The Galleria is holding on to a dying model for suburban malls. The foodcourt is no more than 1,500 feet from a Metrolink stop, but the mall shuns the connection. But wait, the Galleria is a successful mall right? More or less, yes, but that’s no reason it couldn’t be more. And if there’s any doubt that even relatively healthy malls need to change, General Growth Properties, the second largest public mall operator in the U.S. and owner of the Galleria just filed for Chapter 11 bankruptcy.
Reinventing a dead mall such as Northwest Plaza is unlikely to produce a sustainable development. We need to assess our successful malls and ensure that they remain strong. The Galleria has incredible urban development potential.
I’m choosing to focus on the Galleria (and Boulevard) area because some hopeful signs are present. The Promenade, Brentwood Pointe and surrounding area seems hopeless at this point – although even more potential for dense repurposing exists.
It seems that the presence of a light rail stop adjacent to a major retail district would move dense development to the fore, but it seems a model and some vision are necessary. Enter Vancouver. The “citifying” of the Oakridge Centre Mall is about as traditional as it gets. It’s a very successful retail center, but is in the process of becoming much more.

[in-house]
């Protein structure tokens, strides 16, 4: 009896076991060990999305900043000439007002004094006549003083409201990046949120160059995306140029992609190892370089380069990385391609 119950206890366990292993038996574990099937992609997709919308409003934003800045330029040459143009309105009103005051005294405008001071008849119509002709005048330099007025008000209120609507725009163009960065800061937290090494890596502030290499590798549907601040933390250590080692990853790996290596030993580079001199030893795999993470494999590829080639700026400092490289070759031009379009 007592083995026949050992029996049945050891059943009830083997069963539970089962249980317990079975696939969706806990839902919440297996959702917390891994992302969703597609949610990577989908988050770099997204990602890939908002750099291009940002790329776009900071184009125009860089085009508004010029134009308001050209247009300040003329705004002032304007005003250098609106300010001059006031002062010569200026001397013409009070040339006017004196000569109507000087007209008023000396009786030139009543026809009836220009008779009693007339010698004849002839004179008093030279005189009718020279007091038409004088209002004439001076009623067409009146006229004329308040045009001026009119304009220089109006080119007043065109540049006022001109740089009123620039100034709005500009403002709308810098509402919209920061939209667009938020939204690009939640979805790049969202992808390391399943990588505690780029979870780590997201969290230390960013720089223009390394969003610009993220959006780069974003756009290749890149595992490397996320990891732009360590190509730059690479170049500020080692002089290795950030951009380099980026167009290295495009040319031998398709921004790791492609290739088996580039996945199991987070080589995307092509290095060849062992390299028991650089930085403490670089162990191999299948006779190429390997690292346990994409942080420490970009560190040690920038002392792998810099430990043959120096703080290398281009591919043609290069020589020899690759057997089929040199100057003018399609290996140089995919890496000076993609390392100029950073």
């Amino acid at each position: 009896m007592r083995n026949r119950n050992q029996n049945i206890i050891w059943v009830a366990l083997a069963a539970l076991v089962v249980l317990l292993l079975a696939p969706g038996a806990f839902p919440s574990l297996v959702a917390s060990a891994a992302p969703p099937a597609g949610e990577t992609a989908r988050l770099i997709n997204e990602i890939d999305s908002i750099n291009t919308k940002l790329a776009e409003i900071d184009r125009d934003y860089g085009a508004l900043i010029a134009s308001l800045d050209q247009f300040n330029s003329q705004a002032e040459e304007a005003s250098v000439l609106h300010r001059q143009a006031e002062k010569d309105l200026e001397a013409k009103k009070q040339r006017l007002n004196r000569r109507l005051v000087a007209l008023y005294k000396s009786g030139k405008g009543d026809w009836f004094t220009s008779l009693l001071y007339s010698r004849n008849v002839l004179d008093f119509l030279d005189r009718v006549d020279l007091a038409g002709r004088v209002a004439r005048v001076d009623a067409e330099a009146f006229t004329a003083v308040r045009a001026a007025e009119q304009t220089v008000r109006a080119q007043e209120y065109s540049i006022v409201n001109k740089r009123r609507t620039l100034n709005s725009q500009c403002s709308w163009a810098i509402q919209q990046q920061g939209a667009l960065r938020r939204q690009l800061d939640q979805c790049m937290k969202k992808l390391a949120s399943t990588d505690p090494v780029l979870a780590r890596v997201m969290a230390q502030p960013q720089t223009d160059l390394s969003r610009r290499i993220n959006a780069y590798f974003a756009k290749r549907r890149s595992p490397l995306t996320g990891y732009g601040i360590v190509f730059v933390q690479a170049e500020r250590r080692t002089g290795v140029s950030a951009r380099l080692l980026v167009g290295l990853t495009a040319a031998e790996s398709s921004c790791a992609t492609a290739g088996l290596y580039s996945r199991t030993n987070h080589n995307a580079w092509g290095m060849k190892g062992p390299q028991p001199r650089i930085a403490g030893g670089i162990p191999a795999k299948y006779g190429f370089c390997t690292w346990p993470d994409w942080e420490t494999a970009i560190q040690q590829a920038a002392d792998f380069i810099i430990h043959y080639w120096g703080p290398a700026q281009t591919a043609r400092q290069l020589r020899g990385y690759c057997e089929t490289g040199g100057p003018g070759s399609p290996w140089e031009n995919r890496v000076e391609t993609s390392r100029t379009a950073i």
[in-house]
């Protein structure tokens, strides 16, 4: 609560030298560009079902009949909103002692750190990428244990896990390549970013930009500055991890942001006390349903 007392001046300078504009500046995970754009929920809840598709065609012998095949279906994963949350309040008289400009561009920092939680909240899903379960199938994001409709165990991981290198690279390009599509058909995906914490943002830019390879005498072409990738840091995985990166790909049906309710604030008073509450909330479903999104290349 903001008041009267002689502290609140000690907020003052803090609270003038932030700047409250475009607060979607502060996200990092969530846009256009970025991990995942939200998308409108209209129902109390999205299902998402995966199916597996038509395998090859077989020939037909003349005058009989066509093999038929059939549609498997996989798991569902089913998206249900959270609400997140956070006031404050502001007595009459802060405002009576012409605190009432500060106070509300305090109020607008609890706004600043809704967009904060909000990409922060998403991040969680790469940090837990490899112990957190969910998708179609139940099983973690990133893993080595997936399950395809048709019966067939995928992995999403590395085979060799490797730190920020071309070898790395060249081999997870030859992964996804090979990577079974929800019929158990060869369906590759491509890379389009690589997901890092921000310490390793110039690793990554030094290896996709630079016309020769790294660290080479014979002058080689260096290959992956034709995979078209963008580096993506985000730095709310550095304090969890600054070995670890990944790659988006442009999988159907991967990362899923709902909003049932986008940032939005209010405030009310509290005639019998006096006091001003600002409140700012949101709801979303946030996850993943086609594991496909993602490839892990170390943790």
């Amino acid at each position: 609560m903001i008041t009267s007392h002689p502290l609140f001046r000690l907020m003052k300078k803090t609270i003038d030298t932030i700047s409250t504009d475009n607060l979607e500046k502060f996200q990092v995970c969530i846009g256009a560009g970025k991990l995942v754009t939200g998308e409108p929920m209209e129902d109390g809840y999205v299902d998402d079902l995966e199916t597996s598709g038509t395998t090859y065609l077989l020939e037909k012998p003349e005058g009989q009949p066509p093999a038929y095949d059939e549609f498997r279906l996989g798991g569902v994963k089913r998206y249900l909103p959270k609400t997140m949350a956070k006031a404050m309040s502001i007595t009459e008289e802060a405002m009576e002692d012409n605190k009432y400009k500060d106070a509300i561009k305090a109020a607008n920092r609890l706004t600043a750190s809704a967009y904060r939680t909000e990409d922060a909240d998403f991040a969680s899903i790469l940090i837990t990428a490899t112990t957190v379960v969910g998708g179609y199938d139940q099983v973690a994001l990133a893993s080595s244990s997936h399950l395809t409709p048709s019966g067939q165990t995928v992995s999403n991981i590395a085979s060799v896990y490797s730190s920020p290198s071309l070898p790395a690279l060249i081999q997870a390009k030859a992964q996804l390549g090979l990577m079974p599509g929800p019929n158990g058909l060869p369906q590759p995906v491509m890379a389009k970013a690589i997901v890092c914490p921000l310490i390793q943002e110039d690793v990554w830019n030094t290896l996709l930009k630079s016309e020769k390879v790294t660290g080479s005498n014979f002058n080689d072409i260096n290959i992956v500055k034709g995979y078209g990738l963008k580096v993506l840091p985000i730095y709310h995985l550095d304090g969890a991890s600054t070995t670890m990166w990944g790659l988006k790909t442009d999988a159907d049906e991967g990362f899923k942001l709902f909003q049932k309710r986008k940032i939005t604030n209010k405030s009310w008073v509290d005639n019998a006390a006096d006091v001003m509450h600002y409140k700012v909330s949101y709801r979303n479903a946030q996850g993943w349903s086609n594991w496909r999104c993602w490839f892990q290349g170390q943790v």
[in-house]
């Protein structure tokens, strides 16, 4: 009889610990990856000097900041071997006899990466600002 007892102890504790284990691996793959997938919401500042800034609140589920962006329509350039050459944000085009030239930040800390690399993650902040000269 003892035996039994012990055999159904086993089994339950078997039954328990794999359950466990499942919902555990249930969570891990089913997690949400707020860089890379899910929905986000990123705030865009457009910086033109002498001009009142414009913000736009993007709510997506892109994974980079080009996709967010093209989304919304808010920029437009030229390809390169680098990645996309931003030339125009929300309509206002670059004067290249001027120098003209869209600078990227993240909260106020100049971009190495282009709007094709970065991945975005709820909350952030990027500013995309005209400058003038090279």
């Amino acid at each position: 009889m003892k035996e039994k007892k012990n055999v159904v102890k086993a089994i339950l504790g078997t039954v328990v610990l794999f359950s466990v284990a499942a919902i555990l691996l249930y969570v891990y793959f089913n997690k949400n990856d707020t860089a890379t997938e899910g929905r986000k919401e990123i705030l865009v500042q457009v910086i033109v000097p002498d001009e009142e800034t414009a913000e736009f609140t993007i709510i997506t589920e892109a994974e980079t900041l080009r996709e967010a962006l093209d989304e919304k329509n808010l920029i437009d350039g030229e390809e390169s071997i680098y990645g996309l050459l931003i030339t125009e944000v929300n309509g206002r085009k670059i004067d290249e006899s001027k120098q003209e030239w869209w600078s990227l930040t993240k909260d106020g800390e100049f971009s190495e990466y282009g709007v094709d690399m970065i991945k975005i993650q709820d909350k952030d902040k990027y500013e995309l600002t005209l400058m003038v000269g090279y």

The redevelopment plan for Oakridge Centre may add up to 330,500 sq. ft. of retail, 200,000 sq. ft. of offices, and 1.2 million sq. ft. of housing, all of it within a five minute walk of the subway station that will be built along Cambie Street, a major bus route. The Galleria (and Boulevard) already have this access and yet completely ignore it. Numbers like these would produce a lively district that would be more than a mall.
Brentwood Boulevard should be fronted with retail from Clayton Road to the I-64 interchange. Added retail should include a Lowes or Home Depot a grocery store and a Target or WalMart to create the only all-in-one shopping stop in the metro area. Luring these retailers from surrounding locations would free up additional space for urbanization. Surface parking should be largely removed and a through street at the Galleria should be introduced.
Adding to the possibility of creating a more pedestrian friendly retail area is the reconfiguration of the I-64/I-170 interchange which removes traffic moving onto I-170 from eastbound I-64 from Brentwood Boulevard. Most importantly, this conversation needs to be happening now among Richmond Heights city government and General Growth Properties before something ridiculous happens and the mall installs one of these: Surf’s Up!